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Media Matters executive vice president Angelo Carusone explained how conspiracy theories travel “directly” from Trump ally Alex Jones’ radio show to Republican presidential nominee Donald Trump in an interview with the Austin American-Statesman.
Jones, the host of the nationally radio program The Alex Jones Show, is a self-identified founder of the 9/11 Truth movement and promotes numerous conspiracy theories, including claiming that the Sandy Hook Elementary School shooting and other national tragedies were events staged by the government.
Despite this background, Trump has appeared on Jones’ program and praised his “amazing” reputation. Jones has taken credit for policy positions advanced by Trump and has marveled at how “it is surreal to talk about issues here on air and then word-for-word hear Trump say it two days later.”
Conspiracy theories and attacks that have jumped from Jones’ show to the Trump campaign include claims that election will be rigged, calls for Democratic presidential nominee Hillary Clinton to be jailed, conspiracy theories about Clinton’s health, and the claim Clinton used an earpiece during a debate.
A profile of Jones in the Austin American-Statesman explained how many conspiracy theories prevalent in the 2016 election make their way from Jones to the Trump campaign. Describing the phenomenon, Carusone told the American-Statesman that there used to be “two, three, four, five steps” between Jones and Trump, but in part because of the promotion of Jones by conservative website The Drudge Report, “It’s not working its way up the food chain any more. Donald Trump is consuming it directly.”
From the American-Statesman’s October 21 article:
But, as the 2016 campaign draws to a close, it’s becoming plain that Austin’s Alex Jones -- a right-wing broadcast personality and conspiracy theorist extraordinaire who until recently flew under the mainstream radar -- might as well be the voice in Donald Trump’s head.
Hillary for Prison. That’s Alex Jones. Obama founded ISIS. That’s Jones. The election is rigged. Again from Jones. Hillary Clinton is at death’s doorstep. Jones. And only drugs keep her going. Jones. Bill Clinton as rapist and Hillary his enabling enforcer. Jones.
[Trump adviser Roger] Stone saw how ripe Jones’ anti-globalist audience was for Trump’s nationalist appeal.
“The majority of them are under 50, and they are all engaged. They are part of this digital sharing economy. They are willing to get out on the streets and do stuff,” said Angelo Carusone, executive vice president of Media Matters for America, a not-for-profit progressive media watchdog group.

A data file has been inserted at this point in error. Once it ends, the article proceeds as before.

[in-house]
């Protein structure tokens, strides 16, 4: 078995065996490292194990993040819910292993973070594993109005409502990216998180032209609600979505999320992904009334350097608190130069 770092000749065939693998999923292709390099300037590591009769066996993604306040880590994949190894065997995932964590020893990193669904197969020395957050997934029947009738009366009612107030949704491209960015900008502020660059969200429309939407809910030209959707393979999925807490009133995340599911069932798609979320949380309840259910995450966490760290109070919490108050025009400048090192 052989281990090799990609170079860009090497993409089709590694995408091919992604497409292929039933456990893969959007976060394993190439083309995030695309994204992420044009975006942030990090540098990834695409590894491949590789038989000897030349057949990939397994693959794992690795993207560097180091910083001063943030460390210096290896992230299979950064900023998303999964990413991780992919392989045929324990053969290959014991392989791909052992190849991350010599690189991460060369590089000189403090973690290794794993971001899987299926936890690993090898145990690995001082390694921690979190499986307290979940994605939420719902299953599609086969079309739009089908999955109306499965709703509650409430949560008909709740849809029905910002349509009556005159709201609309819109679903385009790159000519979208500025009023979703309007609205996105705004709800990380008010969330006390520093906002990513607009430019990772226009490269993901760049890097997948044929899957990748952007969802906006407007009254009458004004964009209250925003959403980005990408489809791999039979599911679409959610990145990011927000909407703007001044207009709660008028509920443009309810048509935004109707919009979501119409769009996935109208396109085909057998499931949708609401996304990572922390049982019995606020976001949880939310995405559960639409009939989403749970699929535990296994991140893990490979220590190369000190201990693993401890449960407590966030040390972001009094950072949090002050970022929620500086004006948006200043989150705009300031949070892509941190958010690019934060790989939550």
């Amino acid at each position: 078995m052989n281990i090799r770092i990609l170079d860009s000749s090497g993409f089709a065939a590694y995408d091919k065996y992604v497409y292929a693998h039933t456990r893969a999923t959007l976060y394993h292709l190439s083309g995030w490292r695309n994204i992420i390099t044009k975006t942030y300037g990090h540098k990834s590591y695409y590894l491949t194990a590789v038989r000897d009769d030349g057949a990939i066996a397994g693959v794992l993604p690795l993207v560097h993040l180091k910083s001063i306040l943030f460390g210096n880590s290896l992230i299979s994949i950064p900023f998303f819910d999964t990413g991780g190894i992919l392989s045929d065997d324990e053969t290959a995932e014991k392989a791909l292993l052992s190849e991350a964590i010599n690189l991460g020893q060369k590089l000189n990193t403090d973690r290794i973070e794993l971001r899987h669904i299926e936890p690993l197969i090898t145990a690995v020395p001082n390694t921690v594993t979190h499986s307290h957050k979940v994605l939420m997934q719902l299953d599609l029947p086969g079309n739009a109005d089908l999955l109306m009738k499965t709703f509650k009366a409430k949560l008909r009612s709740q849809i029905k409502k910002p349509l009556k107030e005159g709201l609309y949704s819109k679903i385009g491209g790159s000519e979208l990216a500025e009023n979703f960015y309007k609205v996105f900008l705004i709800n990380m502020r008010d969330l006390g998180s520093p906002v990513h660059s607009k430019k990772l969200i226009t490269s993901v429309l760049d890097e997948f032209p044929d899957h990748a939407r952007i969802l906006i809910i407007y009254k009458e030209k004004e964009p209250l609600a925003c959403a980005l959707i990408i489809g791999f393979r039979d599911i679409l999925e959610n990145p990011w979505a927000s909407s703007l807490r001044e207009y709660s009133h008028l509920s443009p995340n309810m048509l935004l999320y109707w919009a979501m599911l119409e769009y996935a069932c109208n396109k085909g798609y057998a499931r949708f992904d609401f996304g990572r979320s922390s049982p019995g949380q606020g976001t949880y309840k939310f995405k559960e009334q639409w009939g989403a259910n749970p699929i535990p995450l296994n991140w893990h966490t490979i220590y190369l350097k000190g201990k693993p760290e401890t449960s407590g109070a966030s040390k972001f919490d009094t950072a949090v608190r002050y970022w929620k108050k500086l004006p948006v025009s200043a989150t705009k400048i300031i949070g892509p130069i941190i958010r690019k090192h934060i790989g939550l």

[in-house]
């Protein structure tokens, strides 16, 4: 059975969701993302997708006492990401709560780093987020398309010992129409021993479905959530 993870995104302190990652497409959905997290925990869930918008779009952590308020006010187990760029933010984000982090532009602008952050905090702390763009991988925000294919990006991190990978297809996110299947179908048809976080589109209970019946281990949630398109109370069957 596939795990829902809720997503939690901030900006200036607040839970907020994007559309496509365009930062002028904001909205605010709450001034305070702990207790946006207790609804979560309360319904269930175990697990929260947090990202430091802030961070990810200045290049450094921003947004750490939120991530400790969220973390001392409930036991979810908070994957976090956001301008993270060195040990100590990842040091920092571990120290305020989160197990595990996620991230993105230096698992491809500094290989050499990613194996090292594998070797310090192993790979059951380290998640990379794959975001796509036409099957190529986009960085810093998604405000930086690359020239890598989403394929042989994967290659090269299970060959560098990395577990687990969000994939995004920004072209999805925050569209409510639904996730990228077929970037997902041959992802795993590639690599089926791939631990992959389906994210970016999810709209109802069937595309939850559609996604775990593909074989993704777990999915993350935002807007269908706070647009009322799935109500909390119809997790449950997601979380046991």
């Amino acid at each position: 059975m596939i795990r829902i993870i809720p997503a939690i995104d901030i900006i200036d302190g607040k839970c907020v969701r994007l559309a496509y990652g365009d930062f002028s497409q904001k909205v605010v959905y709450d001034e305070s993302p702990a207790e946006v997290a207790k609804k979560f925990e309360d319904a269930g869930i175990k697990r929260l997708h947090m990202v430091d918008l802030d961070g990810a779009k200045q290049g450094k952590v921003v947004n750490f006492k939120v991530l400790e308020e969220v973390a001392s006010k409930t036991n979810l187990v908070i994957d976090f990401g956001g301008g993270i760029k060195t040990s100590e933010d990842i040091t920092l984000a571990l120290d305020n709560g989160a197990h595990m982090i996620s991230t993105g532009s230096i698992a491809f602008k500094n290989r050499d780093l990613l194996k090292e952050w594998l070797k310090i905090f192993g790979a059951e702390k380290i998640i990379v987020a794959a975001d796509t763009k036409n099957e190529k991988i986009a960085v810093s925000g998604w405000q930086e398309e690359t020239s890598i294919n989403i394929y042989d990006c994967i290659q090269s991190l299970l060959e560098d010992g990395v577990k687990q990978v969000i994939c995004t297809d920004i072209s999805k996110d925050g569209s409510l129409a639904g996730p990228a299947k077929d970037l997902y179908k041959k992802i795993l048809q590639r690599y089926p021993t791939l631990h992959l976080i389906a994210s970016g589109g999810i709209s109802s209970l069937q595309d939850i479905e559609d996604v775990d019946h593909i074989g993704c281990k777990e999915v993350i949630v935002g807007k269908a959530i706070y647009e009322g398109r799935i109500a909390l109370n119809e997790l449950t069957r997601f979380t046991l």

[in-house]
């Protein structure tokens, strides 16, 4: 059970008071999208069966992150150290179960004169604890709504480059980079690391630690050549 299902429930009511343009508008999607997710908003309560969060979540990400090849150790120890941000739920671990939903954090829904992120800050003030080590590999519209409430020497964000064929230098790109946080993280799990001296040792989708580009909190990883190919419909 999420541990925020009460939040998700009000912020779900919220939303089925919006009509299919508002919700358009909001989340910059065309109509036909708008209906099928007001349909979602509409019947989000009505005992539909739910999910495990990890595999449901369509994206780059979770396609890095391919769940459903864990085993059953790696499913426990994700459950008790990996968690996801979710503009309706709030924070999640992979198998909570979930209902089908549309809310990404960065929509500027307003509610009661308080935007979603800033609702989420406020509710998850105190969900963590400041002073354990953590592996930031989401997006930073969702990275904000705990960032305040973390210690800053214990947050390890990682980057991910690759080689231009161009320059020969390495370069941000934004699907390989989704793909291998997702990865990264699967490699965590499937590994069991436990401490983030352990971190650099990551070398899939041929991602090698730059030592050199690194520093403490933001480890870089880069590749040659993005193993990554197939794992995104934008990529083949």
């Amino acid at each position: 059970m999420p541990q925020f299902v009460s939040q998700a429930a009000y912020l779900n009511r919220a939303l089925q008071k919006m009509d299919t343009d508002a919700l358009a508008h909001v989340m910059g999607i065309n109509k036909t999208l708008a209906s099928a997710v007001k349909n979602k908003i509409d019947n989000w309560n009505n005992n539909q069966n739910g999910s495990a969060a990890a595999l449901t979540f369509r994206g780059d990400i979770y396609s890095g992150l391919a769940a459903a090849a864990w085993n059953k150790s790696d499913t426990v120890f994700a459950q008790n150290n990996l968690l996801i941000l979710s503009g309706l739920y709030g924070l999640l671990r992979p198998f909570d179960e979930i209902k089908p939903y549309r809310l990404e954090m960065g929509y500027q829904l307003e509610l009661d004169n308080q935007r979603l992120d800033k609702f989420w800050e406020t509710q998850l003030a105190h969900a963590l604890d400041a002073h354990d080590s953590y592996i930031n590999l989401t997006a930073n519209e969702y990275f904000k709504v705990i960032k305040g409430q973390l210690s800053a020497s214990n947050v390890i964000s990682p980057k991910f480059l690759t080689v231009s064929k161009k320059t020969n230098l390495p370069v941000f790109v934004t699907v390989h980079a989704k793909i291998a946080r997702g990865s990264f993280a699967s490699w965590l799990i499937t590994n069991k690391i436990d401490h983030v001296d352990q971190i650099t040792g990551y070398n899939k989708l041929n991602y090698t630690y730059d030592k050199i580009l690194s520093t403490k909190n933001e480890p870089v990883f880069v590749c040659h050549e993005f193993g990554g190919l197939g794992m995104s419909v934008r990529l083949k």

What few saw coming was a Republican presidential candidate with a weakness for conspiratorial thinking who prized the reporting of the National Enquirer and had his news consumption curated by Matt Drudge, who in the last five years switched his allegiance for political news of the weird from Glenn Beck to Jones.
“Drudge gave Jones a whole new audience and access to a whole new group of thought leaders, like Donald Trump,” Carusone said.
It used to be that there were “two, three, four, five steps” between Jones spinning a conspiracy theory and it gaining broader traction. But now, Carusone said, “It’s not working its way up the food chain any more. Donald Trump is consuming it directly.”
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Though the presidential election is barreling toward its end, the “axis of furious conservative activists and hard-right media that spawned Trump’s nationalist and conspiratorial campaign is determined to complete its hostile takeover of the GOP, win or lose,” writes The Washington Post’s Robert Costa. According to Costa, conservative media figures like Breitbart News’ Stephen Bannon, InfoWars’ Alex Jones, and Fox News’ Sean Hannity have spawned a “grievance movement” seeking “to claim the [GOP’s] future as its own,” whose likely “first post-election target” will be House Speaker Paul Ryan (R-WI).
Trump and far-right media have been in lockstep throughout his presidential campaign: Bannon, the former head of Breitbart News, is Trump’s campaign chairman; Jones, a 9/11 truther who leads the conspiracy website InfoWars, feeds Trump conspiracy theories for campaign speeches; and Hannity, the far-right prime-time pundit on Fox, has gone to all lengths possible to defend and praise Trump. Trump’s engagement with hard-right, conspiratorial media figures has elevated and mainstreamed them, offering them a platform that has long been out of reach.
On October 20, Costa reported in the Post that “the fringes of the GOP [are] now managing the Republican nominee” and that the party’s “Donald Trump-driven divisions will not cease on election night.” Costa wrote that the conservative media network -- which has seen “high-minded journals and Fox News … supplanted by a galaxy of websites such as Infowars” -- “stands ready to claim the party’s future as its own,” setting the stage for an intra-party showdown “that will haunt Republicans for months and years to come.” From the October 20 Washington Post article: